Cleveland’s Free Agency Realty Check


By PFC Blogger Nick Virzi

4 o’clock Tuesday afternoon can’t come soon enough.

For the moment, the Browns’ free agency rumors have been focused primarily on the defensive side of the ball. With each new update comes the name of another corner, or linebacker, or defensive end that just might be able to make the switch to outside linebacker in a 3-4 scheme.

We’ve seen and heard the name Paul Kruger for so long now that many of us just assume he’ll be suited up in orange and brown next year, and that his spot is one less position we have to worry about come draft day.

But in Cleveland, the disappointment capital of the sports world, it’s never safe to make such assumptions. All $48.9 million in cap room doesn’t change the fact that the Browns have been a franchise lost in the woods, with a compass that stopped pointing toward the Lombardi Trophy sometime in the late 80s. The eternal optimist in me wants desperately for the Brownies to come away from this free agency period with a revamped defense featuring three or four sure-fire studs including, but not limited to, Kruger, Dannell Ellerbe and a Keenan Lewis caliber corner.?

But the realist in me says we’ll get lucky to land just one out of this group. Unless something changed overnight (possibly around the time change?) Cleveland has never been a target destination for top free agents – let alone enough to fill in half a defense in one offseason. The true first test of Joe Banner, Michael Lombardi, and the rest of the new front office will be the quality level of the players they can sign that fall below that top tier. The Browns could potentially lose 13 of their own free agents this year – they must use this opportunity to help themselves build a solid depth chart. And that, my fellow Browns fans, might mean a lot of new players that only the most obsessive of football followers may have heard of at one point or another.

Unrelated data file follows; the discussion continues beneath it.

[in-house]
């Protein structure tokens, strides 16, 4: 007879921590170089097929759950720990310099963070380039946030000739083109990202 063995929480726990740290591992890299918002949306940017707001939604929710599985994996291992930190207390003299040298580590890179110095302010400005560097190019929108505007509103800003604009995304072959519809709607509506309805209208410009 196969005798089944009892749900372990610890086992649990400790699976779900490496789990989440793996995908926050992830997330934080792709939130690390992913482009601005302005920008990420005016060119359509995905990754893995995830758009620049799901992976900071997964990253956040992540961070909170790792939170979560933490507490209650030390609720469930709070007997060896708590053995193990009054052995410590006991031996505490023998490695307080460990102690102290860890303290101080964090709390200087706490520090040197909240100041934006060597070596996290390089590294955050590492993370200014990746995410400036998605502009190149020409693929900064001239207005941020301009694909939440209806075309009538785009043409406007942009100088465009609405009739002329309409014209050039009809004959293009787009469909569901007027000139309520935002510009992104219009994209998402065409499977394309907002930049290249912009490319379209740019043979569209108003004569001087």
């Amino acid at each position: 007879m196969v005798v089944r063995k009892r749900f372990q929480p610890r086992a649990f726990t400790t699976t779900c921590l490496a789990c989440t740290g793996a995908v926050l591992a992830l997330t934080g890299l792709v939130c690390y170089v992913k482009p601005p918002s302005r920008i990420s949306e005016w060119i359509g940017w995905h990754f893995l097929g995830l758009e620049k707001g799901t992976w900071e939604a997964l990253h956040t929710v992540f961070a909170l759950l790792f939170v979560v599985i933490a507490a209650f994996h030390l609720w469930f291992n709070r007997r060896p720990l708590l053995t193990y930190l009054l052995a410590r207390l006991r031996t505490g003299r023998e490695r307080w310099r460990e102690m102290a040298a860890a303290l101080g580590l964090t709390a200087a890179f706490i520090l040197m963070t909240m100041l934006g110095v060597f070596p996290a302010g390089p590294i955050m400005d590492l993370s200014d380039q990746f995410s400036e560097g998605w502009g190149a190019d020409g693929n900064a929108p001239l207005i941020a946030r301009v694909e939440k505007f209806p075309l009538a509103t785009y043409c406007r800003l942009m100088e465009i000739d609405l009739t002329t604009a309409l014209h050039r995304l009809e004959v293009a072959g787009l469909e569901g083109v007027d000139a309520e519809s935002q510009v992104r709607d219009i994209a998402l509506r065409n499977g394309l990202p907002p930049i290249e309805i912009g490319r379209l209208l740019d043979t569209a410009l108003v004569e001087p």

In 2012, the Browns were coming off a 4-12 season under the trio of Mike Holmgren, Tom Heckert and Pat Shurmur. The need for additional support in free agency was apparent, and despite an advantageous cap number last year ($17.4 million under), the Browns could only muster the likes of defensive linemen Frostee Rucker and 35 year old Juqua Parker. Neither of which will be on the team this year. The fan base was left baffled – like kids on Christmas that didn’t find any presents under the tree.

The biggest part of that problem, in my opinion, was Cleveland’s losing culture. The organization had zero credibility, and gave no reason to believe credibility or respect was on the horizon. Do the Browns have that this year? Their moves at the top – starting with a football-minded new owner in Jimmy Haslam and continuing with solid coaching additions like Norv Turner and Ray Horton – seem like leaps and bounds in the right direction. Unfortunately, personnel changes alone can’t cover up the stench of five straight losing seasons.

It isn’t often you hear free agents mention they want to continue their careers playing for a ‘non-competitive team.’ Wes Welker reportedly shot the Browns down this weekend within a few hours – possibly even minutes. For the Browns to be successful in free agency in the coming years, this regime will have to prove they know what they’re doing on the field – not just on paper.